Currently browsing category

Josh Beckett

How the Dodgers’ Massive Trade WASN’T a Bust

The Los Angeles Dodgers’ August acquisition of Adrian Gonzalez, Josh Beckett and Carl Crawford was the most phenomenal bust in the history of Major League Baseball trades. LA is unlikely to make the playoffs at this point, being two games behind the St. Louis Cardinals for the final Wild Card spot with only three games left to play. Even if by some miraculous meltdown in Missouri the Dodgers are able to simply tie the Cards, they’ll still have to play a one-game playoff at home in order to play yet another Wild Card one game playoff just for the “honor” of being shot straight into a five-game series with the best team in the National League. Needless to say the Dodgers have a pretty unlikely road to success. For a team that many people, including those on this blog, felt were now the class of the NL, the Dodgers struggled mightily post-trade and now sit on the outside of the playoff picture looking in. Even in the rosiest of scenarios, this Dodgers team is such a far cry from who they were supposed to be. It’s pretty pathetic; even roughly $260 million dollars couldn’t buy them a playoff spot.

Too bad that this viewpoint is an uneducated display of how incredibly short-sighted trade analysis has become, where short-term benefits and overarching statements rule the day. I’d like to lay back and say that this trade’s success can’t be examined yet, but that’s an impartially true statement. As it stands right now, even if the Dodgers don’t win the NL pennant this year, let alone make the playoffs, this trade is still an unqualified success. Here’s why:

There are a bevy of other reasons why the Dodgers aren’t making the posteason…not just the new guys.

Mike Petriello of the superb blog Mike Scioscia’s Tragic Illness detailed it better than I could, citing nine different reasons, ranging from injuries to the starting rotation, Matt Kemp and the unbelievable play of the San Francisco Giants even when their best hitter feel on top of some leftover needles in left field. LA’s problems go far past the incredibly slow start of Gonzalez and Beckett’s very good, but not ace-quality starts. This collapse of sorts has been a team-wide phenomenon, rather than just limited to a few players that were supposed to be season-saving saviors. Blaming the new imports from Boston is an over-simplification worthy of the city they came from.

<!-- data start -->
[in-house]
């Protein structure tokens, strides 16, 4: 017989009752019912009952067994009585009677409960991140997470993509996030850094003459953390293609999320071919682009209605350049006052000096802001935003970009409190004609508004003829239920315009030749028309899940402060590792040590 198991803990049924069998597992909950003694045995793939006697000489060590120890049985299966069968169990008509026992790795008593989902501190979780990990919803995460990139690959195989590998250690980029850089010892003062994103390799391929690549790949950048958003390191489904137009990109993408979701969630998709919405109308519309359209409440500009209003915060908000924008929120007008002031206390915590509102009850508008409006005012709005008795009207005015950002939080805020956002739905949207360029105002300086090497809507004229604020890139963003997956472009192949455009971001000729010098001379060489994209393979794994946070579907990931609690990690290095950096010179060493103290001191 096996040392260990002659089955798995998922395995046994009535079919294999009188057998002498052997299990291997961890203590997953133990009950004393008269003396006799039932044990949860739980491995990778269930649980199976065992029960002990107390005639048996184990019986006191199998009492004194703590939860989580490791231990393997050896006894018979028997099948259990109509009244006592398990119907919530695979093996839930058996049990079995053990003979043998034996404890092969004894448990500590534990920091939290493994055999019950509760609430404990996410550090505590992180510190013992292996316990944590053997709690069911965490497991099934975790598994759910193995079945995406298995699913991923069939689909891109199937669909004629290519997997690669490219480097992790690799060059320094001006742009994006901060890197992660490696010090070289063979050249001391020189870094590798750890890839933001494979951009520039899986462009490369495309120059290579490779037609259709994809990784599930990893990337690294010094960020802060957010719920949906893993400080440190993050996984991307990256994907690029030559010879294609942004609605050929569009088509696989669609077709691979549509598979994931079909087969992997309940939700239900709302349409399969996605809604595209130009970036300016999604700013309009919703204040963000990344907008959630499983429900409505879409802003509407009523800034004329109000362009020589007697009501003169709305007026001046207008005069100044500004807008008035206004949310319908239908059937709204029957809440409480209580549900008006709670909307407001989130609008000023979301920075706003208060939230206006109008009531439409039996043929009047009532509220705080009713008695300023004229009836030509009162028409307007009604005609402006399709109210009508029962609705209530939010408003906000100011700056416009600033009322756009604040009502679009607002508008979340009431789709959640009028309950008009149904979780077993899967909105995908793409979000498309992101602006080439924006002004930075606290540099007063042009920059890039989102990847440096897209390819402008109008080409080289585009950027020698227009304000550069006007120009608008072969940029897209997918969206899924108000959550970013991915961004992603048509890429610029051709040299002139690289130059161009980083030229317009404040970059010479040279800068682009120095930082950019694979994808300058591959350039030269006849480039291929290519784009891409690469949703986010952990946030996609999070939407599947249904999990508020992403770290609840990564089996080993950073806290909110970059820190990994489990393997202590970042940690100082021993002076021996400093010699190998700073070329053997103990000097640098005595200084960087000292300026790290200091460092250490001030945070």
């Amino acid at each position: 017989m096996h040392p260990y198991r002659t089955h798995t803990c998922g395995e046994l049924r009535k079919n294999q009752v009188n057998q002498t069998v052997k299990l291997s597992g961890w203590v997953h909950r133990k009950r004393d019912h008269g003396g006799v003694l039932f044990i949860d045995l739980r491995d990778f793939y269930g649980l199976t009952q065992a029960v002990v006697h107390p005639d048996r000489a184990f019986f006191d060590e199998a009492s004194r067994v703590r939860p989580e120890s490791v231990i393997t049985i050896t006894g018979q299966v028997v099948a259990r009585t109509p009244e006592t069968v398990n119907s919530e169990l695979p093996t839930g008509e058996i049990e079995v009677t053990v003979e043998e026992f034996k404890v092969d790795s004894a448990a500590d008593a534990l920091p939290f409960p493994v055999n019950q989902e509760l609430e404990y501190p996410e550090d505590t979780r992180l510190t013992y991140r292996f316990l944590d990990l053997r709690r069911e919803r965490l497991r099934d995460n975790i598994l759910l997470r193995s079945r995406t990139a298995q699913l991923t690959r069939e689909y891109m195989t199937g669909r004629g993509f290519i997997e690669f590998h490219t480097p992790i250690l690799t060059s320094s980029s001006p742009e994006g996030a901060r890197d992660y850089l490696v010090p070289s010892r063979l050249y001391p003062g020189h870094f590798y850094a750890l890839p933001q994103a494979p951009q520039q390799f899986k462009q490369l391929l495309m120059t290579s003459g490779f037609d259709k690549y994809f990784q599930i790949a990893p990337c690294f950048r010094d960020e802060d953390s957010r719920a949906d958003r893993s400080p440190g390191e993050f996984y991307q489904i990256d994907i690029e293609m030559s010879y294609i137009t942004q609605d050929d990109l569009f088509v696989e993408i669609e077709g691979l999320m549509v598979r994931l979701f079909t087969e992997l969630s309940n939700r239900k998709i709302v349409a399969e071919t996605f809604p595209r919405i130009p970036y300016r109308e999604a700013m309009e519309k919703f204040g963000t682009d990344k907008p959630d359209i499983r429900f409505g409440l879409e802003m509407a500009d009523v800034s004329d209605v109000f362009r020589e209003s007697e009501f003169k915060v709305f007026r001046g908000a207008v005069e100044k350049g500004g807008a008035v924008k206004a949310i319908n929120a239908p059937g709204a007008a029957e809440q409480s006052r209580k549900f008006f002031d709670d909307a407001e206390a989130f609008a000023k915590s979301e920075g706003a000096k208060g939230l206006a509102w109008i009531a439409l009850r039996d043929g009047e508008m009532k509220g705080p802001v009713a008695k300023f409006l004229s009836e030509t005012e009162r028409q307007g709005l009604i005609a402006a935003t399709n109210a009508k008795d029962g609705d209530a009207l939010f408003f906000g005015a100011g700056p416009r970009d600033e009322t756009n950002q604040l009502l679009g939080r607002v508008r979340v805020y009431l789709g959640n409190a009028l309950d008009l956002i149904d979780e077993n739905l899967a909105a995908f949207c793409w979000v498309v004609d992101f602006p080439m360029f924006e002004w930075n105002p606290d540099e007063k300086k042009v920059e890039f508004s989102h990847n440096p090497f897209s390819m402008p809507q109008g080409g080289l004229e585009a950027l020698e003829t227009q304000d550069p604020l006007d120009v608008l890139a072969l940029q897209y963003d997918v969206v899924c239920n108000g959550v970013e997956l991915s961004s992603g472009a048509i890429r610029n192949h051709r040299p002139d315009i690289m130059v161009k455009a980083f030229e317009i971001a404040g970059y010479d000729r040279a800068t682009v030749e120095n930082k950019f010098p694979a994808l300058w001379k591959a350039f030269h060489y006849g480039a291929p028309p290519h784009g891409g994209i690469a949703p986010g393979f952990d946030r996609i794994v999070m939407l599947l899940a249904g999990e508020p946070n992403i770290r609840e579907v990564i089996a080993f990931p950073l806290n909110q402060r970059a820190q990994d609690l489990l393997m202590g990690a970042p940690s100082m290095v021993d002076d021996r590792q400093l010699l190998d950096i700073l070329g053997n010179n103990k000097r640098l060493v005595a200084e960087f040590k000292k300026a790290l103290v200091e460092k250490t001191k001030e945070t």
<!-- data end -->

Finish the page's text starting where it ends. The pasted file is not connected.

How many power-hitting, Gold Glove-caliber first basemen were ready to join the Dodgers?

The answer is: zero.  In the next two seasons, the best available free agents would be, in no particular order: Paul Konerko (38), Carlos Pena (35), Justin Morneau (33) Mike Morse (32) and Nick Swisher (32). All certainly fit the bill of big time power hitters, but every single one of them is on the rough side of 30. Morneau, Morse and Swisher all could be impact acquisitions, but none of them fit into the Dodgers plans quite as well as Gonzalez does. Swisher and Morse are the youngest guys here, but both will command deals of at least four years, $60 million for two players past their primes and won’t ever be able to contribute the same type of MVP ceiling as Adrian. Morneau is a proven player, but like Morse has an extremely sketchy injury history that shouldn’t warrant anything past a one or two year contract. Pena and Konerko are both fine players, but neither has age on their sides like Gonzalez does.

The new Dodgers 1B comes without most of these question marks. He’s had an impeccable health history and is in the midd… Read more...

Instant Trade Analysis: Adrian Gonzalez, Josh Beckett and Carl Crawford to the Los Angeles Dodgers

Los Angeles Dodgers get: 1B Adrian Gonzalez, SP Josh Beckett, OF Carl Crawford, IF Nick Punto

Boston Red Sox get: SP Rubby de la Rosa, OF Jerry Sands, IF Ivan de Jesus, 1B James Loney , SP Allen Webster

After the Los Angeles Dodgers were sold to a new ownership group including former Los Angeles Lakers point guard Earvin “Magic” Johnson, former Atlanta Braves President Stan Kasten and investor Mark Walter, Kasten repeated over and over that business in Chavez Ravine was going to change. For the past seven years, the team had been beset by management that didn’t have the capital to back up the massive responsibility that came with running a league institution like the Dodgers. Fans became disillusioned and bitter, and after several seasons of seeing the best players being eschewed from their dreams of playing in Dodger Blue because of bigger paychecks in not just places like New York and Boston, but Detroit and Milwaukee, simply stopped showing up to the Stadium.

From day one, Kasten repeated that the Dodgers would take their rightful place on the iron throne that they molded out of the ingenuity of Branch Rickey and the sweat of Peter O’Malley. Over and over, he said that the Dodgers would no longer operate like a small-market team whilst sitting in the middle of the nation’s second-biggest media market. Stan Kasten, with Magic’s infectious smile beaming a little bit brighter than usual, proclaimed that the Los Angeles Dodgers would be the New York Yankees.